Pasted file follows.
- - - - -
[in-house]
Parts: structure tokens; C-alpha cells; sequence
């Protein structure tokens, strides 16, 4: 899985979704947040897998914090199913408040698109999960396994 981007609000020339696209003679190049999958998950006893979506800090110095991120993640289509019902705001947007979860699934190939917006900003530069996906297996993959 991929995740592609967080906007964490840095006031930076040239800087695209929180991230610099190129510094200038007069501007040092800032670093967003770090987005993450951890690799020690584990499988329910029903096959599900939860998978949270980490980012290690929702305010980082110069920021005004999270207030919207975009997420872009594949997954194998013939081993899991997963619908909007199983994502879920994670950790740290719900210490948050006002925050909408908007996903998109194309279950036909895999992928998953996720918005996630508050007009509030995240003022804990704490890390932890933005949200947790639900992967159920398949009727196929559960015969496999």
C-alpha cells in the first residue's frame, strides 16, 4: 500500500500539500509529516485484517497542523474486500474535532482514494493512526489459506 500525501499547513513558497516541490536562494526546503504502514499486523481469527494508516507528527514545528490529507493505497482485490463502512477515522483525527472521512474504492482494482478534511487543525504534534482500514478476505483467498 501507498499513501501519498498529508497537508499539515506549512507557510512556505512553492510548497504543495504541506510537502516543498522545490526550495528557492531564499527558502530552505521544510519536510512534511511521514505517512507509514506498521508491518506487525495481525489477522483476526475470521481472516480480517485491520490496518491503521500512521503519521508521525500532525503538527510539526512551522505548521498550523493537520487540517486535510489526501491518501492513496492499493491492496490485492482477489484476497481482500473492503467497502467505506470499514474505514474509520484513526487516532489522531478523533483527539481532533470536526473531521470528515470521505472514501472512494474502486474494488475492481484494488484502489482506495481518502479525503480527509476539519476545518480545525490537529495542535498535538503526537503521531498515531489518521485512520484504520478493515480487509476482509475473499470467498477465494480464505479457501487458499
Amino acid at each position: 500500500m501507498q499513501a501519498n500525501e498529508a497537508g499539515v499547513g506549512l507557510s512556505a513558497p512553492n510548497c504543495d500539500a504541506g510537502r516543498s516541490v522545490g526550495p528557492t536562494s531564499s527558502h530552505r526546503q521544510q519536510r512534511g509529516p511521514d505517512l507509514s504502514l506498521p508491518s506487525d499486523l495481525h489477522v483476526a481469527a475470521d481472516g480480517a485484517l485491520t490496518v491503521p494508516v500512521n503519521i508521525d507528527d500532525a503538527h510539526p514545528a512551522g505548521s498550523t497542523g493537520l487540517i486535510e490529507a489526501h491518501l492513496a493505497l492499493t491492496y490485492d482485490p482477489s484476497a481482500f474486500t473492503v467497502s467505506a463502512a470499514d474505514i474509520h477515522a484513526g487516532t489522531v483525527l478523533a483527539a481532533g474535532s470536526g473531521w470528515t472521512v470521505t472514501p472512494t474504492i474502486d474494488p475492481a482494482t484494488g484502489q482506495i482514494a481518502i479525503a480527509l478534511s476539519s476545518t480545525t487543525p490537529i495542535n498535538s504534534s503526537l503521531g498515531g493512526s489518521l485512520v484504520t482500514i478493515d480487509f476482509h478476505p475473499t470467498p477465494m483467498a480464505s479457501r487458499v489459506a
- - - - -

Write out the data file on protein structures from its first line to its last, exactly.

[in-house]
Parts: structure tokens; C-alpha cells; sequence
């Protein structure tokens, strides 16, 4: 899985979704947040897998914090199913408040698109999960396994 981007609000020339696209003679190049999958998950006893979506800090110095991120993640289509019902705001947007979860699934190939917006900003530069996906297996993959 991929995740592609967080906007964490840095006031930076040239800087695209929180991230610099190129510094200038007069501007040092800032670093967003770090987005993450951890690799020690584990499988329910029903096959599900939860998978949270980490980012290690929702305010980082110069920021005004999270207030919207975009997420872009594949997954194998013939081993899991997963619908909007199983994502879920994670950790740290719900210490948050006002925050909408908007996903998109194309279950036909895999992928998953996720918005996630508050007009509030995240003022804990704490890390932890933005949200947790639900992967159920398949009727196929559960015969496999």
C-alpha cells in the first residue's frame, strides 16, 4: 500500500500539500509529516485484517497542523474486500474535532482514494493512526489459506 500525501499547513513558497516541490536562494526546503504502514499486523481469527494508516507528527514545528490529507493505497482485490463502512477515522483525527472521512474504492482494482478534511487543525504534534482500514478476505483467498 501507498499513501501519498498529508497537508499539515506549512507557510512556505512553492510548497504543495504541506510537502516543498522545490526550495528557492531564499527558502530552505521544510519536510512534511511521514505517512507509514506498521508491518506487525495481525489477522483476526475470521481472516480480517485491520490496518491503521500512521503519521508521525500532525503538527510539526512551522505548521498550523493537520487540517486535510489526501491518501492513496492499493491492496490485492482477489484476497481482500473492503467497502467505506470499514474505514474509520484513526487516532489522531478523533483527539481532533470536526473531521470528515470521505472514501472512494474502486474494488475492481484494488484502489482506495481518502479525503480527509476539519476545518480545525490537529495542535498535538503526537503521531498515531489518521485512520484504520478493515480487509476482509475473499470467498477465494480464505479457501487458499
Amino acid at each position: 500500500m501507498q499513501a501519498n500525501e498529508a497537508g499539515v499547513g506549512l507557510s512556505a513558497p512553492n510548497c504543495d500539500a504541506g510537502r516543498s516541490v522545490g526550495p528557492t536562494s531564499s527558502h530552505r526546503q521544510q519536510r512534511g509529516p511521514d505517512l507509514s504502514l506498521p508491518s506487525d499486523l495481525h489477522v483476526a481469527a475470521d481472516g480480517a485484517l485491520t490496518v491503521p494508516v500512521n503519521i508521525d507528527d500532525a503538527h510539526p514545528a512551522g505548521s498550523t497542523g493537520l487540517i486535510e490529507a489526501h491518501l492513496a493505497l492499493t491492496y490485492d482485490p482477489s484476497a481482500f474486500t473492503v467497502s467505506a463502512a470499514d474505514i474509520h477515522a484513526g487516532t489522531v483525527l478523533a483527539a481532533g474535532s470536526g473531521w470528515t472521512v470521505t472514501p472512494t474504492i474502486d474494488p475492481a482494482t484494488g484502489q482506495i482514494a481518502i479525503a480527509l478534511s476539519s476545518t480545525t487543525p490537529i495542535n498535538s504534534s503526537l503521531g498515531g493512526s489518521l485512520v484504520t482500514i478493515d480487509f476482509h478476505p475473499t470467498p477465494m483467498a480464505s479457501r487458499v489459506a